Depression. Burn out. Writer’s block. Your favorite creators are tired, y’all.
A few months ago I hopped back on YouTube as a consumer for the first time in several years. I subscribed to the content creators I once looked to for makeup tutorials and skits. I binge-watched commentary videos on the latest celebrity news. I watched podcasts. I partook in the drama. I fell back into that space for a little while, and for a little while, it was good.
But now, my feed is riddled with videos from creators — mostly creators of color — sharing how tired, uninspired, and depressed they feel after a decade of content creation.
A few announced breaks to take care of their mental health. Some switched their subject matter to lighter topics to help mitigate the pain of constantly researching race and gender. A few expressed that they entertained thoughts of no longer being alive. Some felt, and still feel, trapped by niches they no longer feel passionate about, but for financial reasons can’t switch gears for fear of angering the algorithm. Many if not all want to create for the sake of creating again, and miss the earlier days before monetization corrupted their motivations.
Creating as a Means of Escape
For many creators, the very act of creating once provided a means of escape. For some, creating YouTube videos became a necessary distraction from the toxic relationships they were in. For others, blogging provided respite from an unfulfilling job or lackluster routine. Writing became an outlet. Dancing, relief. Comedy, in the beginning, was the socially acceptable way to laugh at the unfunny aspects of their lives off stage. Creating content once felt like healing. Why, now, is everyone so sad?
Many of these creators have amassed hundreds of thousands of followers, lucrative brand partnerships, and six-figure earnings from their work. They’re living in their dream houses, driving their dream cars, and are now in a place financially to decide who has access to their immediate circles. But the word of the day is still depression. Somewhere along the line, creativity became linked to their prosperity and creation transitioned from catharsis into a cage.
After many, many, many years of being fueled by the applause from onlookers, and being handsomely rewarded by the algorithm, many creators began to feel like they created distance between their hearts and past hurts. The thought they buried their demons in likes, shares, and comments.
But the demons didn’t die. Ten years later, for many of my favorite creators the trauma is still there festering, aggravated further by an insatiable audience and a crazy-making algorithm that wants them to create, create, create.
For all of them, it became too much.
Some of my favorite content creators haven’t created content in several weeks. Some — months. A few feel duped by social media’s constant urging to trade in their 9-5’s for the laptop lifestyle, and now wonder if they’d be happier with a steady paycheck every other week and a vacation every year. They’ve fed the machine for ten years with no break, and now feel physically, spiritually, and emotionally starved. As a consumer, it has been a hard thing for me to watch. I want to support them with my views and engagement without supporting the very system making them feel unwell.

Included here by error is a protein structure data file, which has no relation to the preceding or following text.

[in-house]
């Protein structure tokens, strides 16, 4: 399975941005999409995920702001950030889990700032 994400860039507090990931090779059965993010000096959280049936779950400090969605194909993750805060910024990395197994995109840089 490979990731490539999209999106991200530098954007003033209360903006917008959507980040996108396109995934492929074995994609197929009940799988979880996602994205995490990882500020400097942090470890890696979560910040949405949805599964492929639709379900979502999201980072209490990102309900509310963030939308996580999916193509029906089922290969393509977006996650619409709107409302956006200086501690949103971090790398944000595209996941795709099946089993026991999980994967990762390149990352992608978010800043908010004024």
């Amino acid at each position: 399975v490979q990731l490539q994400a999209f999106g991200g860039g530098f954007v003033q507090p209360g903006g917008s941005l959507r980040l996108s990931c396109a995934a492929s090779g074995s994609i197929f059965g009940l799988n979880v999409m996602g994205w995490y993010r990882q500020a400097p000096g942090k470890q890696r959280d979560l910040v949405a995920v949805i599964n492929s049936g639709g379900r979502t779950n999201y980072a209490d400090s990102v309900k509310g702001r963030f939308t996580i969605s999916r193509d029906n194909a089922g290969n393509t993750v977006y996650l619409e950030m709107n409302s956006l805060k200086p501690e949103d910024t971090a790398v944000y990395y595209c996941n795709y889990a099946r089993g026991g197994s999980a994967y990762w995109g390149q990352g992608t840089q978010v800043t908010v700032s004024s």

You can’t out-create a lack of inspiration.
Even the most successful creators are bound to a machine that doesn’t allow for the very things that healing and creativity often require: rest, reflection, and periods of productive isolation. The algorithm wants you on camera, on time, and on topic. Always. No room for growth. No changing your mind. You must create, create, and create some more in an environment that stifles creativity and starves every human aspect of your being. How could anyone remain well surrounded by that level of sickness?
For those who have experienced healing through creating content, some have simply outgrown their niches. That’s natural. Many of my favorite creators want to talk about something else. They want to be good at something else. But, when you have 200k+ people subscribed to your channel expecting one thing, switching things up is easier said than done. Many creators felt they had to neglect themselves for other people, and now they want out. For some, they want time to heal the broken places that led them to create in the first place.
What I noticed after watching dozens of these videos, is the shared desire to return to creating for the sake of creating. To be happy. To share because it feels good, and not to pay the bills.
In a strange way, I feel fortunate that my content doesn’t pay my bills. I have the privilege of creating because it feels good, and I don’t take that for granted. From where I’m standing, if you have 10 people at the top of the mountain yelling down about how much the view sucks, maybe the focus should be on enjoying the climb. Maybe if enough people had the option of creating when and if it feels good, the algorithms of the internets would recalibrate to allow humans to act more like humans and less like machines.
Candace Alike Smith is a Las Vegas-based content creator, womb warrior, and matcha enthusiast. Candace founded this site in 2015 to help women of color reclaim their vitality. Follow Candace’s content on holistic beauty, mental wellness, herbs and essential oils, non-toxic products, healthy libations, wellness travel, and self-reflection. Green is her happy color.
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